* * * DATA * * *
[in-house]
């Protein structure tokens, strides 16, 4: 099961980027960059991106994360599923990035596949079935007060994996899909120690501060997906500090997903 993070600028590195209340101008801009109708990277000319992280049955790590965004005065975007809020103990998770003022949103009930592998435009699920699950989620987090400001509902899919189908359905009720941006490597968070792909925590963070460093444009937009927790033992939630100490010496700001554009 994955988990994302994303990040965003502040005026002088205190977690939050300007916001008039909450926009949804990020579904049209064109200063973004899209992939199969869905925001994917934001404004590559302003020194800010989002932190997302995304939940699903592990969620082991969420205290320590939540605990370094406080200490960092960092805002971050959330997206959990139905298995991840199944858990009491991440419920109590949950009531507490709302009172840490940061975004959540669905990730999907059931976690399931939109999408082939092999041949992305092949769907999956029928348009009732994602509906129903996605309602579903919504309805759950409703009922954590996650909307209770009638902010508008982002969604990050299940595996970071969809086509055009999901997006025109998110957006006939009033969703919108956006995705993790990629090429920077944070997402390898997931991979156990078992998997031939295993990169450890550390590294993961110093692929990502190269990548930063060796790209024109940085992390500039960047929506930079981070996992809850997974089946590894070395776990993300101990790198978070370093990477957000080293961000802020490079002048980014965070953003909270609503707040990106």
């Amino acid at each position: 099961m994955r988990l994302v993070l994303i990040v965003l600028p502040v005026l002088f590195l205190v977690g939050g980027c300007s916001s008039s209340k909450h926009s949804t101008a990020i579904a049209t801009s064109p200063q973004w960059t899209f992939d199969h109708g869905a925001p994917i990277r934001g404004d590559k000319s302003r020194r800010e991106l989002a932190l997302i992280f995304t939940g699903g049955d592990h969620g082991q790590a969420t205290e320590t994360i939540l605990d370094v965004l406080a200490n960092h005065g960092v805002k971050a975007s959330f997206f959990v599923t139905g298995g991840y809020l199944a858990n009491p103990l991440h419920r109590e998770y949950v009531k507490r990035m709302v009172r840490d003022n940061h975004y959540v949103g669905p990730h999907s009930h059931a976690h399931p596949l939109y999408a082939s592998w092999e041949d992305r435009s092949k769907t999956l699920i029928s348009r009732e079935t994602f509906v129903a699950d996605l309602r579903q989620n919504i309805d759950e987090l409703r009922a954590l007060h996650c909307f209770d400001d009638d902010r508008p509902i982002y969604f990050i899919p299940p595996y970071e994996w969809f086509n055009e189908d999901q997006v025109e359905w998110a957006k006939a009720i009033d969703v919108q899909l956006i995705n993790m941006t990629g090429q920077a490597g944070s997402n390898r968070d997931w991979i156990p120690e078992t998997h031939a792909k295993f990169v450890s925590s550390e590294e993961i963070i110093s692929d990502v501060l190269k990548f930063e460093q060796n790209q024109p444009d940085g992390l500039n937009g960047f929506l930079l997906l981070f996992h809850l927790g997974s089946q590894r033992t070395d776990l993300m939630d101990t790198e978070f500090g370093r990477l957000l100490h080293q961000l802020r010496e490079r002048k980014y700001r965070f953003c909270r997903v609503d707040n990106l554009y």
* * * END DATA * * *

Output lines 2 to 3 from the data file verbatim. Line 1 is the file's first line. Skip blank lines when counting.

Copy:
């Protein structure tokens, strides 16, 4: 099961980027960059991106994360599923990035596949079935007060994996899909120690501060997906500090997903 993070600028590195209340101008801009109708990277000319992280049955790590965004005065975007809020103990998770003022949103009930592998435009699920699950989620987090400001509902899919189908359905009720941006490597968070792909925590963070460093444009937009927790033992939630100490010496700001554009 994955988990994302994303990040965003502040005026002088205190977690939050300007916001008039909450926009949804990020579904049209064109200063973004899209992939199969869905925001994917934001404004590559302003020194800010989002932190997302995304939940699903592990969620082991969420205290320590939540605990370094406080200490960092960092805002971050959330997206959990139905298995991840199944858990009491991440419920109590949950009531507490709302009172840490940061975004959540669905990730999907059931976690399931939109999408082939092999041949992305092949769907999956029928348009009732994602509906129903996605309602579903919504309805759950409703009922954590996650909307209770009638902010508008982002969604990050299940595996970071969809086509055009999901997006025109998110957006006939009033969703919108956006995705993790990629090429920077944070997402390898997931991979156990078992998997031939295993990169450890550390590294993961110093692929990502190269990548930063060796790209024109940085992390500039960047929506930079981070996992809850997974089946590894070395776990993300101990790198978070370093990477957000080293961000802020490079002048980014965070953003909270609503707040990106």
């Amino acid at each position: 099961m994955r988990l994302v993070l994303i990040v965003l600028p502040v005026l002088f590195l205190v977690g939050g980027c300007s916001s008039s209340k909450h926009s949804t101008a990020i579904a049209t801009s064109p200063q973004w960059t899209f992939d199969h109708g869905a925001p994917i990277r934001g404004d590559k000319s302003r020194r800010e991106l989002a932190l997302i992280f995304t939940g699903g049955d592990h969620g082991q790590a969420t205290e320590t994360i939540l605990d370094v965004l406080a200490n960092h005065g960092v805002k971050a975007s959330f997206f959990v599923t139905g298995g991840y809020l199944a858990n009491p103990l991440h419920r109590e998770y949950v009531k507490r990035m709302v009172r840490d003022n940061h975004y959540v949103g669905p990730h999907s009930h059931a976690h399931p596949l939109y999408a082939s592998w092999e041949d992305r435009s092949k769907t999956l699920i029928s348009r009732e079935t994602f509906v129903a699950d996605l309602r579903q989620n919504i309805d759950e987090l409703r009922a954590l007060h996650c909307f209770d400001d009638d902010r508008p509902i982002y969604f990050i899919p299940p595996y970071e994996w969809f086509n055009e189908d999901q997006v025109e359905w998110a957006k006939a009720i009033d969703v919108q899909l956006i995705n993790m941006t990629g090429q920077a490597g944070s997402n390898r968070d997931w991979i156990p120690e078992t998997h031939a792909k295993f990169v450890s925590s550390e590294e993961i963070i110093s692929d990502v501060l190269k990548f930063e460093q060796n790209q024109p444009d940085g992390l500039n937009g960047f929506l930079l997906l981070f996992h809850l927790g997974s089946q590894r033992t070395d776990l993300m939630d101990t790198e978070f500090g370093r990477l957000l100490h080293q961000l802020r010496e490079r002048k980014y700001r965070f953003c909270r997903v609503d707040n990106l554009y």